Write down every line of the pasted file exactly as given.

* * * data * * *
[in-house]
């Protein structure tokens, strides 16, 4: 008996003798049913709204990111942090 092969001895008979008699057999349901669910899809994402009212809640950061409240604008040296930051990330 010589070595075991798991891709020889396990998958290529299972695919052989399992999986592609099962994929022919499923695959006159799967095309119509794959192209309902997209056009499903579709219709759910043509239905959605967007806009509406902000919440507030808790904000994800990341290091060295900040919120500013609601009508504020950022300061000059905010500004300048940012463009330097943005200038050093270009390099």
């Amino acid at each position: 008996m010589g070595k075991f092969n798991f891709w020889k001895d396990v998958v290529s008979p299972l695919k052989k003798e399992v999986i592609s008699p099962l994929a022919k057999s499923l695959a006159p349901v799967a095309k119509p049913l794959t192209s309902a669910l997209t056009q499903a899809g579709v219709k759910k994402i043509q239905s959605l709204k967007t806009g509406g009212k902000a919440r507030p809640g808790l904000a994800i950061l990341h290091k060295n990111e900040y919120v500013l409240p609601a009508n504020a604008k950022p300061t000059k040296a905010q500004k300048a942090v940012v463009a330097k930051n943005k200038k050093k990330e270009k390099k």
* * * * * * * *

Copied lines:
[in-house]
């Protein structure tokens, strides 16, 4: 008996003798049913709204990111942090 092969001895008979008699057999349901669910899809994402009212809640950061409240604008040296930051990330 010589070595075991798991891709020889396990998958290529299972695919052989399992999986592609099962994929022919499923695959006159799967095309119509794959192209309902997209056009499903579709219709759910043509239905959605967007806009509406902000919440507030808790904000994800990341290091060295900040919120500013609601009508504020950022300061000059905010500004300048940012463009330097943005200038050093270009390099």
């Amino acid at each position: 008996m010589g070595k075991f092969n798991f891709w020889k001895d396990v998958v290529s008979p299972l695919k052989k003798e399992v999986i592609s008699p099962l994929a022919k057999s499923l695959a006159p349901v799967a095309k119509p049913l794959t192209s309902a669910l997209t056009q499903a899809g579709v219709k759910k994402i043509q239905s959605l709204k967007t806009g509406g009212k902000a919440r507030p809640g808790l904000a994800i950061l990341h290091k060295n990111e900040y919120v500013l409240p609601a009508n504020a604008k950022p300061t000059k040296a905010q500004k300048a942090v940012v463009a330097k930051n943005k200038k050093k990330e270009k390099k």